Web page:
The events of the previous day gnawing at him, Robbie Gould did something he’s never done the day after a game: he went onto a backfield at Halas Hall alone, and attempted 30 field goals.

A piece of plastic held the ball for him. There was no snapper.

Monday, the Bears kicker worked on the technical points he’s focused on the last few weeks, when his streak of 17-straight makes was replaced by a 9-for-14 stretch.

He still feels like he rushed through his two misses in Sunday’s overtime loss, including the 36-yarder at the gun that would have beaten the 49ers in regulation.

But he sees Sunday’s two misses as a blip, not a trend.

Wednesday, he exuded confidence, even if his statistics might suggest otherwise. Told fans might think the sky is falling, Gould advised they “look at my track record.” Asked if he had the yips, Gould, an avid golfer, said he didn’t have pro-am duffer Charles Barkley’s hitch.

“Listen, everyone can make what they want of it,” he said. “I’m pretty confident going out there and doing my job on Sundays.

“Obviously I’ve been doing it for a long time. It’s something where I know how to rebound.”

That started Monday, when Gould worked on kicking in a straight line and not, he said, “wrapping around the ball.”

“Sometimes you just gotta go out and do some things on your own to start fixing some things,” he said. “It’s part of the game. This game’s humbling.”

He lived that the night before. After missing a 36-yarder and a 40-yarder against the 49ers, Gould celebrated his 34th birthday by actually watching football— his brother Chris works as the Broncos’ special teams intern, and they were on TV. He played with his 2-year-old son and fielded texts of encouragement from current and former teammates.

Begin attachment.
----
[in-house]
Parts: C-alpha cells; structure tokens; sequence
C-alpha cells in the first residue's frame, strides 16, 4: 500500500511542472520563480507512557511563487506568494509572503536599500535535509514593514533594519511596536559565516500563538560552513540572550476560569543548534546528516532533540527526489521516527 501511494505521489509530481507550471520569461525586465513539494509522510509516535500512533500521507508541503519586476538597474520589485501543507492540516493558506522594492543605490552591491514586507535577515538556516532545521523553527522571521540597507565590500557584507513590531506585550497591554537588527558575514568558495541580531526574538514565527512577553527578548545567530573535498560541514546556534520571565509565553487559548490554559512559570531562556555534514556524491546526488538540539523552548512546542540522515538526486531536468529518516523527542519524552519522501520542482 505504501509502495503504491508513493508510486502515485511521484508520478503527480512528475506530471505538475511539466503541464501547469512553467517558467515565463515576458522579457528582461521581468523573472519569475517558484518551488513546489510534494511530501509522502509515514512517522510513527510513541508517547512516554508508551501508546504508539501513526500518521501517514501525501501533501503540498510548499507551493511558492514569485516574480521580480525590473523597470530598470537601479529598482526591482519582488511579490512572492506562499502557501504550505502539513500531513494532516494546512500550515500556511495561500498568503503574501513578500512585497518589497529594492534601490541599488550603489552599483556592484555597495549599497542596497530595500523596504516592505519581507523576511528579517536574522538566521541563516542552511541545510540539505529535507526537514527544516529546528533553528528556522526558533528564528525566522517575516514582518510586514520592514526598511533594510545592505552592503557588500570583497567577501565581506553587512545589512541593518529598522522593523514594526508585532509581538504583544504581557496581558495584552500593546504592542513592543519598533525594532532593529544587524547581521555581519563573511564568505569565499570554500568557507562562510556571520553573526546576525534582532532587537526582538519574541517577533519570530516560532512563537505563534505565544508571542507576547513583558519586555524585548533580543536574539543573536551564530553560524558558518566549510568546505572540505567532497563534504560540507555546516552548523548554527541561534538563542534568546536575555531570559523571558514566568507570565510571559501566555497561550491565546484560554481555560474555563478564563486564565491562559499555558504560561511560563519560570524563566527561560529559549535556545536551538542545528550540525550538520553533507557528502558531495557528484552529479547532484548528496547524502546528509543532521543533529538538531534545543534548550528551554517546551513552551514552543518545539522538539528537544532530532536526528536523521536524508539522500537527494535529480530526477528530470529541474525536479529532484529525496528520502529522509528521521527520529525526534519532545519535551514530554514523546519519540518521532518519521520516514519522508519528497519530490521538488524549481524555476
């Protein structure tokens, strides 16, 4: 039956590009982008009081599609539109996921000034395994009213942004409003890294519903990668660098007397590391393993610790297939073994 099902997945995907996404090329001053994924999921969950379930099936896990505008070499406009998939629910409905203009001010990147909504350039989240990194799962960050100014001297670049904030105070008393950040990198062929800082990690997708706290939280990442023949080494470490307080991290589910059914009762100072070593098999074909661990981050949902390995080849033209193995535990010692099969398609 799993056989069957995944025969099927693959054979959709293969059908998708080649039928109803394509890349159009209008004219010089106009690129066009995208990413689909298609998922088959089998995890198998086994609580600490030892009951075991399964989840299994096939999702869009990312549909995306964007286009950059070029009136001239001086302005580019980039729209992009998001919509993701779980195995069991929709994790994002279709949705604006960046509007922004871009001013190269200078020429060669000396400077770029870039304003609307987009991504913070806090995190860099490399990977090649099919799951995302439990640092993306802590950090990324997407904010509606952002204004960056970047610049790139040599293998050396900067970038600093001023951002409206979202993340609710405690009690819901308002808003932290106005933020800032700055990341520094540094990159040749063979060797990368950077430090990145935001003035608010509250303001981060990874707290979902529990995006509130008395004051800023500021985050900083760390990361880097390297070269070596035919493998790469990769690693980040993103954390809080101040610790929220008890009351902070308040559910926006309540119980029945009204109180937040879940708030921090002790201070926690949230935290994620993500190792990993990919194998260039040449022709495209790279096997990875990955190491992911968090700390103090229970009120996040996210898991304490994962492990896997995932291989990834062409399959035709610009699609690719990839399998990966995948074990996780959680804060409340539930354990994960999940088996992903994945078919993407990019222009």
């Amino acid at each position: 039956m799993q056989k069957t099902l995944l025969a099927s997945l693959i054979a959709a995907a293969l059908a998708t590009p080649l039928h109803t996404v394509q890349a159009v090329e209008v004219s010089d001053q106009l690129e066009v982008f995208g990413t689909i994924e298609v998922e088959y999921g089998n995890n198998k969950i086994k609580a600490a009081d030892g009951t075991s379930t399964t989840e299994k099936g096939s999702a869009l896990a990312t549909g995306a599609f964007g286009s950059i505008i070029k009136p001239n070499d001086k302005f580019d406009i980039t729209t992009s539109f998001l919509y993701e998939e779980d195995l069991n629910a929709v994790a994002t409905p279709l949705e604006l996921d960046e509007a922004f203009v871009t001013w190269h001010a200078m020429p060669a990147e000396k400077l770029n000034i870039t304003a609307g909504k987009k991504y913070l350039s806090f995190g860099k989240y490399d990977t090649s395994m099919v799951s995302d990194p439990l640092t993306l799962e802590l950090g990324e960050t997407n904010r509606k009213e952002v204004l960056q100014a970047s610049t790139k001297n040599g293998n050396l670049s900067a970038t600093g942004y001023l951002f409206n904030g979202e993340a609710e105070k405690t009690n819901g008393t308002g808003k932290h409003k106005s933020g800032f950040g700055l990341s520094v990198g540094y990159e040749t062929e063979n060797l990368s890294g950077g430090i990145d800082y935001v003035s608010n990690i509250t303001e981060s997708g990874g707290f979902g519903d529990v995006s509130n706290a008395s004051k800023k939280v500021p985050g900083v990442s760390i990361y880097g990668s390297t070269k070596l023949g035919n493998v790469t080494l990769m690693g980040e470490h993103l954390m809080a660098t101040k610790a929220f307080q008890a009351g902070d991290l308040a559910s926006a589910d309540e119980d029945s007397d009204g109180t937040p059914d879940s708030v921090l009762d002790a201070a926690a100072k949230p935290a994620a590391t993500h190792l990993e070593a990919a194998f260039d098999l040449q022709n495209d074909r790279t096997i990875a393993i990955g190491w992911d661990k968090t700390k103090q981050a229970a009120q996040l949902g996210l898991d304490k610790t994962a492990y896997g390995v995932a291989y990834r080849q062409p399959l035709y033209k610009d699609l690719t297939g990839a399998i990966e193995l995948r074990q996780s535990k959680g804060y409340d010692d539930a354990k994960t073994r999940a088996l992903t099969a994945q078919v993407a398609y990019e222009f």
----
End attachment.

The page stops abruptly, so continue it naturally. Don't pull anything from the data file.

He was humbled, but not bowed.

“I’m perfectly fine mentally,” he said. “My confidence is at an all-time high.”

His stats, though, are slumping. Last season, Gould made 75 percent of his kicks, a career low, in 12 games before suffering a quad injury.

This year, the Bears’ all-time leading scorer is 19th in the league with an 83.9 field goal percentage. The 18 men above him have combined to miss one kick on 104 tries from 30-39 yards; Gould has missed two on 10.

Neither Gould nor special teams coach Jeff Rodgers, though, think his misses are symbolic of a career turn.

“I wouldn’t say his skill has trended downward,” Rodgers said. “Time will tell on everything as it relates to the entire season.

“He’s had a lot of good games, and he’s hit a lot of good kicks. Hopefully, it was a bad day, and we’ll see moving forward.”
No one in the NFL has made more than Gould’s 26 field goals this season, but his 31 attempts put him on pace to surpass his career high of 36, set in 2006 and 2007.

He’s missed two kicks in the same game twice in the last five contests — as many as he had in his first 10 ½ seasons.

Gould had a different long snapper for each of his two-miss games this season; the Bears cut Thomas Gafford and signed Patrick Scales after the Packers win.

“I probably could have gotten the ball up a little more, easier for Robbie to see,” Scales said of the final, wide-left miss.

While Rodgers said an adjustment had to be made in Scales’ first Bears game, he couldn’t say that it contributed to the misses — or makes — Sunday.

Gould didn’t blame either the snapper or holder.

And then he made a prediction.

“I’m looking forward to starting a new streak,” he said. “That’s usually what I do in these situations.”

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